In dueling op-ed pieces yesterday, Israeli Prime Minister Ehud Olmert said Israel was ready to discuss a sweeping Arab peace proposal as long as it wasn't presented as a take-it-or-leave-it plan, while Palestinian Prime Minister Ismail Haniyeh said the "catastrophic climate" in the region could not be changed unless the West engaged with his government.
The Arab peace deal, first proposed in 2002 and recently revived, offered Israel full recognition in exchange for a withdrawal from all territories it occupied in the 1967 Middle East war and a "just solution" for Palestinian refugees.
Israel has not rejected the idea but expressed reservations about a complete withdrawal and opposes resettling Palestinian refugees in Israel.
"I take the offer of full normalization of relations between Israel and the Arab world seriously and I am ready to discuss the Arab peace initiative in an open and sincere manner," Olmert said in his piece in the British newspaper the Guardian, on the 40th anniversary of the war.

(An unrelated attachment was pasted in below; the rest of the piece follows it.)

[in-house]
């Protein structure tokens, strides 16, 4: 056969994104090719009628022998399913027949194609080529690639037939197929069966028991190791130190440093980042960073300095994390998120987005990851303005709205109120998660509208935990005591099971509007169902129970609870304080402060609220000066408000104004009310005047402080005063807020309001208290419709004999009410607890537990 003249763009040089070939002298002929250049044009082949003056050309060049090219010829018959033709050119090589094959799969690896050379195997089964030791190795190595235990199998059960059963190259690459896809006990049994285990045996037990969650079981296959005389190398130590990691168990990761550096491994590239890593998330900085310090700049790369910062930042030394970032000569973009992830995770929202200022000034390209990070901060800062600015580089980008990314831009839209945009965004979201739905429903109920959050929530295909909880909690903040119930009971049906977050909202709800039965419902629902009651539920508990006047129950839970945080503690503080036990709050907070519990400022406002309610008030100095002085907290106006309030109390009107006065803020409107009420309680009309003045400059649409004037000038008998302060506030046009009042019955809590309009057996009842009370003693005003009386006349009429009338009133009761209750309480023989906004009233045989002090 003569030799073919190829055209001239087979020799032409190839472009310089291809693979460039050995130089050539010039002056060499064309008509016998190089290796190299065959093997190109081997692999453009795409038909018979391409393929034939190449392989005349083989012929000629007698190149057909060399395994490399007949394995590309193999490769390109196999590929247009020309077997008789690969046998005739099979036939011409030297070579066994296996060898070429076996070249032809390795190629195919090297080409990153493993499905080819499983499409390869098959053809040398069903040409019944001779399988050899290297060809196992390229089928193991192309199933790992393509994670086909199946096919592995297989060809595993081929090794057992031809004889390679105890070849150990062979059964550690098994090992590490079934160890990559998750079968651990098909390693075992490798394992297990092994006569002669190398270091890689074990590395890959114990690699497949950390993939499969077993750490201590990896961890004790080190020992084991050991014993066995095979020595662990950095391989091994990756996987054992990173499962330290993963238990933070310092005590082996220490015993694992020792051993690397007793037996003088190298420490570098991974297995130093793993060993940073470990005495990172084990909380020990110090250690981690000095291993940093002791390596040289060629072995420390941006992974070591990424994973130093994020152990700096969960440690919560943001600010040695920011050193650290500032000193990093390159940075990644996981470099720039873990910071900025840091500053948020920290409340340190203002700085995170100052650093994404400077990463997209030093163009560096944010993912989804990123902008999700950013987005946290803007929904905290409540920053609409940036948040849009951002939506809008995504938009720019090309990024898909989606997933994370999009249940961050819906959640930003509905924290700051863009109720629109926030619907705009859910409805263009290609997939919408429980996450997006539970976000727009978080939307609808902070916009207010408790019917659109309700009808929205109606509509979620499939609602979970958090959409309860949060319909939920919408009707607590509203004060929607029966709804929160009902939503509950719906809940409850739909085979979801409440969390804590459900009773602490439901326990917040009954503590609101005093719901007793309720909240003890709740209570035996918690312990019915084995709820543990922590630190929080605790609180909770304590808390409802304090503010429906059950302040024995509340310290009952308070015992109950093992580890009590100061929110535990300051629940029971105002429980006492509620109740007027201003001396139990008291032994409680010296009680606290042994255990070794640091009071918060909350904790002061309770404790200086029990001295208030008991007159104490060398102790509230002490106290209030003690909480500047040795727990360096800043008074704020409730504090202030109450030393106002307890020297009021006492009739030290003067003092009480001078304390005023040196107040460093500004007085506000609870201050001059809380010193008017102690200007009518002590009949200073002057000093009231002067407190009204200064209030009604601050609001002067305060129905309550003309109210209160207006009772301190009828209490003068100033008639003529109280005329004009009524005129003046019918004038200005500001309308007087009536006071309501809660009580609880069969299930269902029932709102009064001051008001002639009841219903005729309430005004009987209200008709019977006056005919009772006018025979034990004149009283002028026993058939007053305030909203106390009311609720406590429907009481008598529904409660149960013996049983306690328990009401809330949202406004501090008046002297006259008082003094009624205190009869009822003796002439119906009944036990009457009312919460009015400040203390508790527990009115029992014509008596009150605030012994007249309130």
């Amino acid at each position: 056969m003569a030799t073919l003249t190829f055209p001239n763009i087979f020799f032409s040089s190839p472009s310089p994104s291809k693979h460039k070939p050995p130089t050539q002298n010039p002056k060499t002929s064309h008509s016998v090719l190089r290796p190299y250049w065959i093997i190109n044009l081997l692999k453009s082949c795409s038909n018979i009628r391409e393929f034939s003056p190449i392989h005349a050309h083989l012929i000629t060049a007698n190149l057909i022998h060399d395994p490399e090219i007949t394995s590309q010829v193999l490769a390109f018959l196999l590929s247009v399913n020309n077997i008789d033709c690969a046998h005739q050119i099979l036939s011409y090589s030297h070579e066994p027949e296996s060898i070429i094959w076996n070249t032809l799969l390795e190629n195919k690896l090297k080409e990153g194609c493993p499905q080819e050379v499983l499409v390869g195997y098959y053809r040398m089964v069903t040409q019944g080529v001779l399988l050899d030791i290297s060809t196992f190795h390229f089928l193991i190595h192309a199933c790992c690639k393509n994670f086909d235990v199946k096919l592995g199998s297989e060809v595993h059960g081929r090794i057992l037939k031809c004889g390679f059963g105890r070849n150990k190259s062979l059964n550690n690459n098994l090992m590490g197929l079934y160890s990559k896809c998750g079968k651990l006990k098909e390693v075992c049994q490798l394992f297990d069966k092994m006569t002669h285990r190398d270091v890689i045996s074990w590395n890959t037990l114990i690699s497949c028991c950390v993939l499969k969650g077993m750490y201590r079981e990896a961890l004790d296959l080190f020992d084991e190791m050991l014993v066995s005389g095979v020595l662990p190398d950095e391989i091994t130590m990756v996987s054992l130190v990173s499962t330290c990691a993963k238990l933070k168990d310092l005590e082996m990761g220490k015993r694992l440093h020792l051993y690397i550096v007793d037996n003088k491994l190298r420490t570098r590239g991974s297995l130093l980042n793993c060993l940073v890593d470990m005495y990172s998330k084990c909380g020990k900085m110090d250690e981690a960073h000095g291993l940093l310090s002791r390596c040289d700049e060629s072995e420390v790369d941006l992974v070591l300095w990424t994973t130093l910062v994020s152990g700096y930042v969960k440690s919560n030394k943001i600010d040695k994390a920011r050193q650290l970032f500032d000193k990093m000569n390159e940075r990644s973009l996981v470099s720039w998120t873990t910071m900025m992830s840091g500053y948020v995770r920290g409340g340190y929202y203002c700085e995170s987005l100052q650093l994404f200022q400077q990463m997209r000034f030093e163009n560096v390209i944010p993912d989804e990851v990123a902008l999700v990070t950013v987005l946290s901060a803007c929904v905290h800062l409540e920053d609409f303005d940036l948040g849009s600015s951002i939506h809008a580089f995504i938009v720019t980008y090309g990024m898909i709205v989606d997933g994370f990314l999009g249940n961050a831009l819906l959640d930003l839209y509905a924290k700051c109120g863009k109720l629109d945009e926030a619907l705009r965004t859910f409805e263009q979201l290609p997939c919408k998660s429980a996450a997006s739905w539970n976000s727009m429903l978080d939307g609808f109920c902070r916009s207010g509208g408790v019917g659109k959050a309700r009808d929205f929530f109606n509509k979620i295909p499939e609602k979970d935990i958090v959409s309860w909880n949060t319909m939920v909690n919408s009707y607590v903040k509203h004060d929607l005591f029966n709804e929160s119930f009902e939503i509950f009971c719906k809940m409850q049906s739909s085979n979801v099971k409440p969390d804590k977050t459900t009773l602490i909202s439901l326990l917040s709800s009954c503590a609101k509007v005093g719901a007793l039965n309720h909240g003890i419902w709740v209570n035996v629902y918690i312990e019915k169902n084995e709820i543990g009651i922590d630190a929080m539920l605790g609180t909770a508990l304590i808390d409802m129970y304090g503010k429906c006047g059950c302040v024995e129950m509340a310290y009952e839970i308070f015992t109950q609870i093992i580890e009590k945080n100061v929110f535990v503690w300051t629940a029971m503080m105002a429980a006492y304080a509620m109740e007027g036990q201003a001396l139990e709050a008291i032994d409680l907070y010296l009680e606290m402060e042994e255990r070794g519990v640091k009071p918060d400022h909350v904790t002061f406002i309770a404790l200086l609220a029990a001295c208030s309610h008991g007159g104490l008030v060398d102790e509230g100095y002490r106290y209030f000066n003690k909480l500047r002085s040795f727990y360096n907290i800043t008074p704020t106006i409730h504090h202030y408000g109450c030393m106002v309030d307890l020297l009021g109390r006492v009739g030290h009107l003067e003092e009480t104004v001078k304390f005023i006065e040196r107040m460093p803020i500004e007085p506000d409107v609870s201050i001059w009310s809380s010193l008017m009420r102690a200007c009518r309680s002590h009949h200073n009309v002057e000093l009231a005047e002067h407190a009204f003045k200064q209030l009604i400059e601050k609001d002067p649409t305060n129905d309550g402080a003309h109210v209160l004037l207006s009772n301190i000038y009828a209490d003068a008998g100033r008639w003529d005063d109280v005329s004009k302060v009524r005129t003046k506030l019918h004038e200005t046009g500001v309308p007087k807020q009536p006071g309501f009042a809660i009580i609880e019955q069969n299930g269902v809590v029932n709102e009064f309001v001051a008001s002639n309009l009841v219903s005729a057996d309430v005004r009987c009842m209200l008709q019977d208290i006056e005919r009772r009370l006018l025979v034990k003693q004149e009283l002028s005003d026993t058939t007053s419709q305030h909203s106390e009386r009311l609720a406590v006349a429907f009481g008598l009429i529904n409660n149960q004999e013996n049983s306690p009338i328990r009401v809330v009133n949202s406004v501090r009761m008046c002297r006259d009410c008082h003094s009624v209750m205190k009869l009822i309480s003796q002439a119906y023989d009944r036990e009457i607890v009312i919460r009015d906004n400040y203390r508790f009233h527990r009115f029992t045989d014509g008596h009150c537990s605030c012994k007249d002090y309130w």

"But the talks must be a discussion, not an ultimatum," he said.
In his piece in the British newspaper, Haniyeh said Israel's fateful error was to "underestimate the resolve of the Palestinians" to fight the Israeli occupation.
"The first step to change this catastrophic climate is for the West to engage with the Palestinian National Unity government," Haniyeh said.
The Palestinian government is ruled by a coalition of Haniyeh's Islamic militant group and the Fatah movement of the more moderate Palestinian President Mahmoud Abbas.
The rival movements formed the alliance in March in hope of ending international sanctions imposed on the previous Hamas-only government after the Islamic group swept parliamentary elections last year.
However, the West has not lifted the sanctions and in most cases has maintained contacts only with Fatah and independent members of the new government. Western countries have demanded Hamas renounce violence and recognize Israel's right to exist -- demands it refuses to accept.
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